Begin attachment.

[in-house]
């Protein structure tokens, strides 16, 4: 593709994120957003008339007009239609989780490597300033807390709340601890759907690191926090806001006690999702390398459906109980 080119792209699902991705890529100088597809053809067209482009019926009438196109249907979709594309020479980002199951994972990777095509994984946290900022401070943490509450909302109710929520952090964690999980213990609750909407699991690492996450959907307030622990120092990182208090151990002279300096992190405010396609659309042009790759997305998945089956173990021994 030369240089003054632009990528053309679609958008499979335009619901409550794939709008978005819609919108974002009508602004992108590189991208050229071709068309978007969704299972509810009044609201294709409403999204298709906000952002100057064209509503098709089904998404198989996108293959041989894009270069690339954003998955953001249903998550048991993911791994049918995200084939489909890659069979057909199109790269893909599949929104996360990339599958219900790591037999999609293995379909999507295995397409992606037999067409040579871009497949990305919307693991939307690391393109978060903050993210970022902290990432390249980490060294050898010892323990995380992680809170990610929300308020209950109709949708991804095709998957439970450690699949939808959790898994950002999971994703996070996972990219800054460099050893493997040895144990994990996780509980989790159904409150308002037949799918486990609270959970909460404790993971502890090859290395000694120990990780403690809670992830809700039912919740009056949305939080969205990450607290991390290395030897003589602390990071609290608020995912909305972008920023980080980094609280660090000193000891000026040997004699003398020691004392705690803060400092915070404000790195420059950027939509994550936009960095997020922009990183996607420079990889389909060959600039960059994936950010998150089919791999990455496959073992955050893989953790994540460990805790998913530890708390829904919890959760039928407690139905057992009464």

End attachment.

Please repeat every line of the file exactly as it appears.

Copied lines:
[in-house]
């Protein structure tokens, strides 16, 4: 593709994120957003008339007009239609989780490597300033807390709340601890759907690191926090806001006690999702390398459906109980 080119792209699902991705890529100088597809053809067209482009019926009438196109249907979709594309020479980002199951994972990777095509994984946290900022401070943490509450909302109710929520952090964690999980213990609750909407699991690492996450959907307030622990120092990182208090151990002279300096992190405010396609659309042009790759997305998945089956173990021994 030369240089003054632009990528053309679609958008499979335009619901409550794939709008978005819609919108974002009508602004992108590189991208050229071709068309978007969704299972509810009044609201294709409403999204298709906000952002100057064209509503098709089904998404198989996108293959041989894009270069690339954003998955953001249903998550048991993911791994049918995200084939489909890659069979057909199109790269893909599949929104996360990339599958219900790591037999999609293995379909999507295995397409992606037999067409040579871009497949990305919307693991939307690391393109978060903050993210970022902290990432390249980490060294050898010892323990995380992680809170990610929300308020209950109709949708991804095709998957439970450690699949939808959790898994950002999971994703996070996972990219800054460099050893493997040895144990994990996780509980989790159904409150308002037949799918486990609270959970909460404790993971502890090859290395000694120990990780403690809670992830809700039912919740009056949305939080969205990450607290991390290395030897003589602390990071609290608020995912909305972008920023980080980094609280660090000193000891000026040997004699003398020691004392705690803060400092915070404000790195420059950027939509994550936009960095997020922009990183996607420079990889389909060959600039960059994936950010998150089919791999990455496959073992955050893989953790994540460990805790998913530890708390829904919890959760039928407690139905057992009464």